Self Care Week 2014 was launched by Earl Howe, Parliamentary Under-Secretary of State for Quality, at yesterday’s Annual Self Care Conference, ‘Can self care plug the £30 billion NHS gap?’, organised by the Self Care Forum and PAGB. Earl Howe said: “Going further on self care is absolutely vital for the sustainability of the NHS and better for patients… it leads to improved patient outcomes, fewer unnecessary consultations and better use of resources.” He spoke about the two-way partnership between patients and healthcare professionals to provide patients with the information, tools, support and care to help patients get well and stay well.
Delegates at the conference heard about the importance of improving health literacy and the need to teach health education in schools. “You wouldn’t dream about not teaching numeracy and literacy so why is health literacy not taught?” asked Dr Selwyn Hodge, Self Care Forum Board member and former Chair of the Royal Society for Public Health. With a £30 billion deficit forecast by 2020, encouraging healthy lifestyle choices and appropriate use of the NHS amongst young people is vital for addressing long-term demand management. The audience voted unanimously in favour of such education being included on the national curriculum.
Self Care Forum Board member, Dr Pete Smith launched the Self Care Forum’s Manifesto, ‘My Health, My Life’ which gives positive and practical steps to achieving the personal engagement needed to ensure the future success of the NHS. Dr Smith explained that the recommendations made in the Manifesto would lead to “Healthier people who are experts at every stage in their lives”, adding “How can you make a choice when you don’t have the information to start with?”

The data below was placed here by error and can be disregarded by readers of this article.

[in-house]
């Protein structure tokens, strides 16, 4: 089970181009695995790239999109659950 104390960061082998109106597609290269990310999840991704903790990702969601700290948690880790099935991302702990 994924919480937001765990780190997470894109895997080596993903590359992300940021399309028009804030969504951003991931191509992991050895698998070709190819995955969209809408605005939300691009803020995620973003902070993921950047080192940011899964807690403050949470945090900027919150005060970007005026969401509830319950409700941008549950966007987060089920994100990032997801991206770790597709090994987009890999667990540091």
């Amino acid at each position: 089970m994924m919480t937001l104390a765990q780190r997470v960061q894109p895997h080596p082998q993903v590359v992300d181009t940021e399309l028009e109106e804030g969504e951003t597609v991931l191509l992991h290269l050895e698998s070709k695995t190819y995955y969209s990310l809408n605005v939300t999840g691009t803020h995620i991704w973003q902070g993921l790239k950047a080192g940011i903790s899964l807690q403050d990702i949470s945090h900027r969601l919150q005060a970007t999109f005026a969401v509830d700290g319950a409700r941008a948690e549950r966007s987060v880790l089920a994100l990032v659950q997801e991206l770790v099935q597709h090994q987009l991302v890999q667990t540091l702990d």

“Lifelong learning, empowerment, information and local and national campaigns are the four pillars to literate, engaged and empowered individuals”, noted Dr Smith.
Also speaking at the conference, Rob Webster, Chief Executive of the NHS Confederation agreed that the NHS needs to do things differently to cope with escalating demand. He stressed the importance of “re-shaping care around the needs, aspirations and capabilities of people”, embracing patients as partners as well as making the most of technology. Describing the NHS as “a guest in other people’s lives”, he added that “We should see people as assets, not issues, and our outcomes should be theirs.”
Dr William Bird’s closing message was that health professionals need to listen to patients and tailor advice to their own particular circumstances if they are to be motivated into living more healthily. “Don’t isolate physical activity” he said as it is often already part of people’s everyday lives but not something that they see as ‘exercise’. Encouraging people to do activities that are fun and social, such as community walking groups and ‘Beat the Street’ where children participate in a game to win the competition by collecting points on their walks, can help “change the culture of inactivity”.
Self Care Week is the annual national awareness week that focuses on embedding support for self care across communities, families and generations. This year it takes place from 17th-23rd November 2014 with the theme ‘Self Care for Life – Be healthy this winter’.
Further information can be found on the Self Care Week page